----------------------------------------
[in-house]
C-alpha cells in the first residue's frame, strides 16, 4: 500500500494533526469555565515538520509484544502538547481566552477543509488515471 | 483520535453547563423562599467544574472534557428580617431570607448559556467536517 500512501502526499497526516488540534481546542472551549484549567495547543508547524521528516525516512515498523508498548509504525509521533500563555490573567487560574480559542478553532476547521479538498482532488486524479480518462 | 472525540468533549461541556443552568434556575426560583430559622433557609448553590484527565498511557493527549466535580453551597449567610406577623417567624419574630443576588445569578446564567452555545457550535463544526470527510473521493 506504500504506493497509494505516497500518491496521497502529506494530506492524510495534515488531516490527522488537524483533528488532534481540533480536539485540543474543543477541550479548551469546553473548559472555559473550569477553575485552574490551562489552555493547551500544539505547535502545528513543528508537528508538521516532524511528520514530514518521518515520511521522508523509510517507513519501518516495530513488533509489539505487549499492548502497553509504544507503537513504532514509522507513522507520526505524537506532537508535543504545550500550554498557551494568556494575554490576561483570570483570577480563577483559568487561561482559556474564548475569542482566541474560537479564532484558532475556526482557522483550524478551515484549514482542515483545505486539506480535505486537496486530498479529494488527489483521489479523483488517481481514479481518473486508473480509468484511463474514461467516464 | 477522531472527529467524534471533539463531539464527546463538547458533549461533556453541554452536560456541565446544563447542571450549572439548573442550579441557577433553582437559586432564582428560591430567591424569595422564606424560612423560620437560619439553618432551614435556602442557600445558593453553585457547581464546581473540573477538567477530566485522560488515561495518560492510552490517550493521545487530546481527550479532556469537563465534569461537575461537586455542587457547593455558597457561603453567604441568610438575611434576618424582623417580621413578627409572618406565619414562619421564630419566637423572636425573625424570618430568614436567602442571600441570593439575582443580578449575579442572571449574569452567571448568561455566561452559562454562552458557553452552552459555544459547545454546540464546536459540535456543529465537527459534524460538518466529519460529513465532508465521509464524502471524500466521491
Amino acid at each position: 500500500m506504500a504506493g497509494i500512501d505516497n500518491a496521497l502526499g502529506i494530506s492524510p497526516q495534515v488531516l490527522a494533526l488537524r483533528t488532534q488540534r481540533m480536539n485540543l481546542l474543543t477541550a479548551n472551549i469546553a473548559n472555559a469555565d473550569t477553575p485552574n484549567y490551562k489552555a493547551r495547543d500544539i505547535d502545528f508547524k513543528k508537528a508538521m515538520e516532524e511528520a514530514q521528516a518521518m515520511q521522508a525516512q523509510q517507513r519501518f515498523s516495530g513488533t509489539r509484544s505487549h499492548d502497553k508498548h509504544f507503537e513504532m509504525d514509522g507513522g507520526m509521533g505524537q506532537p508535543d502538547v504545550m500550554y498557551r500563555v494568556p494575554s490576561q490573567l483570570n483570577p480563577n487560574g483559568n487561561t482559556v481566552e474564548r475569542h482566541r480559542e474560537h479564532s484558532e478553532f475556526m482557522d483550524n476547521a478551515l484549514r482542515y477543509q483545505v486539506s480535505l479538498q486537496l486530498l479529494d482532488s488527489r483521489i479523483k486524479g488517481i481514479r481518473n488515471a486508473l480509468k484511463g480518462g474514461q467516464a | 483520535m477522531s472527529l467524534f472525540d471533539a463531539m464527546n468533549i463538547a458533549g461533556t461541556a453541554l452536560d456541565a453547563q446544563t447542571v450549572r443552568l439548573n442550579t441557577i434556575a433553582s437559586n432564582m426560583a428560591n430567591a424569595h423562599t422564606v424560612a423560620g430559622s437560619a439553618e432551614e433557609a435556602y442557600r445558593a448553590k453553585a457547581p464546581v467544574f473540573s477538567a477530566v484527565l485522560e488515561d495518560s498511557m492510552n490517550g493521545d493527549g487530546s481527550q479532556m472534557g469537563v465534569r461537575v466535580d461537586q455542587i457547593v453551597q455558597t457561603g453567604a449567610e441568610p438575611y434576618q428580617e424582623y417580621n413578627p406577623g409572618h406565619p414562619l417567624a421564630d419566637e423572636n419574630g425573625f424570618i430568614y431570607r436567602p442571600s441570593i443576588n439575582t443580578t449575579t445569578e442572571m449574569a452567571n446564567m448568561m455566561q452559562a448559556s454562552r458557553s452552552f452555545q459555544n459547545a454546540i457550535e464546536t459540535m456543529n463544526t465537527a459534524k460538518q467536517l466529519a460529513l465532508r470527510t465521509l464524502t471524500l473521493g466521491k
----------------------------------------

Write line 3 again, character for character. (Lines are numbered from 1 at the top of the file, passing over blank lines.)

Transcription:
Amino acid at each position: 500500500m506504500a504506493g497509494i500512501d505516497n500518491a496521497l502526499g502529506i494530506s492524510p497526516q495534515v488531516l490527522a494533526l488537524r483533528t488532534q488540534r481540533m480536539n485540543l481546542l474543543t477541550a479548551n472551549i469546553a473548559n472555559a469555565d473550569t477553575p485552574n484549567y490551562k489552555a493547551r495547543d500544539i505547535d502545528f508547524k513543528k508537528a508538521m515538520e516532524e511528520a514530514q521528516a518521518m515520511q521522508a525516512q523509510q517507513r519501518f515498523s516495530g513488533t509489539r509484544s505487549h499492548d502497553k508498548h509504544f507503537e513504532m509504525d514509522g507513522g507520526m509521533g505524537q506532537p508535543d502538547v504545550m500550554y498557551r500563555v494568556p494575554s490576561q490573567l483570570n483570577p480563577n487560574g483559568n487561561t482559556v481566552e474564548r475569542h482566541r480559542e474560537h479564532s484558532e478553532f475556526m482557522d483550524n476547521a478551515l484549514r482542515y477543509q483545505v486539506s480535505l479538498q486537496l486530498l479529494d482532488s488527489r483521489i479523483k486524479g488517481i481514479r481518473n488515471a486508473l480509468k484511463g480518462g474514461q467516464a | 483520535m477522531s472527529l467524534f472525540d471533539a463531539m464527546n468533549i463538547a458533549g461533556t461541556a453541554l452536560d456541565a453547563q446544563t447542571v450549572r443552568l439548573n442550579t441557577i434556575a433553582s437559586n432564582m426560583a428560591n430567591a424569595h423562599t422564606v424560612a423560620g430559622s437560619a439553618e432551614e433557609a435556602y442557600r445558593a448553590k453553585a457547581p464546581v467544574f473540573s477538567a477530566v484527565l485522560e488515561d495518560s498511557m492510552n490517550g493521545d493527549g487530546s481527550q479532556m472534557g469537563v465534569r461537575v466535580d461537586q455542587i457547593v453551597q455558597t457561603g453567604a449567610e441568610p438575611y434576618q428580617e424582623y417580621n413578627p406577623g409572618h406565619p414562619l417567624a421564630d419566637e423572636n419574630g425573625f424570618i430568614y431570607r436567602p442571600s441570593i443576588n439575582t443580578t449575579t445569578e442572571m449574569a452567571n446564567m448568561m455566561q452559562a448559556s454562552r458557553s452552552f452555545q459555544n459547545a454546540i457550535e464546536t459540535m456543529n463544526t465537527a459534524k460538518q467536517l466529519a460529513l465532508r470527510t465521509l464524502t471524500l473521493g466521491k